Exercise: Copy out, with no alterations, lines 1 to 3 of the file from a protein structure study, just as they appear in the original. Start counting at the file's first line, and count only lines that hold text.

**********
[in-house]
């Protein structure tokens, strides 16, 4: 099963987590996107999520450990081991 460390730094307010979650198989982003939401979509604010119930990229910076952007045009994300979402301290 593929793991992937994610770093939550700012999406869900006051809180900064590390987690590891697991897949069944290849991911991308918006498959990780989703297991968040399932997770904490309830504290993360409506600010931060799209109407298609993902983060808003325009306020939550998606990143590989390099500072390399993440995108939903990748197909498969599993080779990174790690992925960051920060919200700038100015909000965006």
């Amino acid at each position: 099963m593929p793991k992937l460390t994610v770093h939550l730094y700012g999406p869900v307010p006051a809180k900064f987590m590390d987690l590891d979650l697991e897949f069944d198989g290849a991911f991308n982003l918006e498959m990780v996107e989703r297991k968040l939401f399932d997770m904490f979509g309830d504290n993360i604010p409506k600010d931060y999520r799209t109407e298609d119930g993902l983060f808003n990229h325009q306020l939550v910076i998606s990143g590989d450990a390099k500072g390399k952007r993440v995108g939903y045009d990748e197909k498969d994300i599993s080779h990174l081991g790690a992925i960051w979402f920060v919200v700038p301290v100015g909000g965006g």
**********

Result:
[in-house]
């Protein structure tokens, strides 16, 4: 099963987590996107999520450990081991 460390730094307010979650198989982003939401979509604010119930990229910076952007045009994300979402301290 593929793991992937994610770093939550700012999406869900006051809180900064590390987690590891697991897949069944290849991911991308918006498959990780989703297991968040399932997770904490309830504290993360409506600010931060799209109407298609993902983060808003325009306020939550998606990143590989390099500072390399993440995108939903990748197909498969599993080779990174790690992925960051920060919200700038100015909000965006």
């Amino acid at each position: 099963m593929p793991k992937l460390t994610v770093h939550l730094y700012g999406p869900v307010p006051a809180k900064f987590m590390d987690l590891d979650l697991e897949f069944d198989g290849a991911f991308n982003l918006e498959m990780v996107e989703r297991k968040l939401f399932d997770m904490f979509g309830d504290n993360i604010p409506k600010d931060y999520r799209t109407e298609d119930g993902l983060f808003n990229h325009q306020l939550v910076i998606s990143g590989d450990a390099k500072g390399k952007r993440v995108g939903y045009d990748e197909k498969d994300i599993s080779h990174l081991g790690a992925i960051w979402f920060v919200v700038p301290v100015g909000g965006g």